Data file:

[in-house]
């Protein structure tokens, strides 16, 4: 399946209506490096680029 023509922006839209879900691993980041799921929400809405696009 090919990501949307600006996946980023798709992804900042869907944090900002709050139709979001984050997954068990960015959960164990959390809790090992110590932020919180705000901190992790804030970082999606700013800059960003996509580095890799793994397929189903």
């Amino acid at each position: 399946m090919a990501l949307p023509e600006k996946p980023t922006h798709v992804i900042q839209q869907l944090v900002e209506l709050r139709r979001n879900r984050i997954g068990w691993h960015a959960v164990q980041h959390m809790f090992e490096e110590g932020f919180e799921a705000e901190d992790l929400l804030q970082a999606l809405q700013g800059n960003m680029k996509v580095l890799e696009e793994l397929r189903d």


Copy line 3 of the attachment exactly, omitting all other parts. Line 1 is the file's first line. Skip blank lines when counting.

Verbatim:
């Amino acid at each position: 399946m090919a990501l949307p023509e600006k996946p980023t922006h798709v992804i900042q839209q869907l944090v900002e209506l709050r139709r979001n879900r984050i997954g068990w691993h960015a959960v164990q980041h959390m809790f090992e490096e110590g932020f919180e799921a705000e901190d992790l929400l804030q970082a999606l809405q700013g800059n960003m680029k996509v580095l890799e696009e793994l397929r189903d």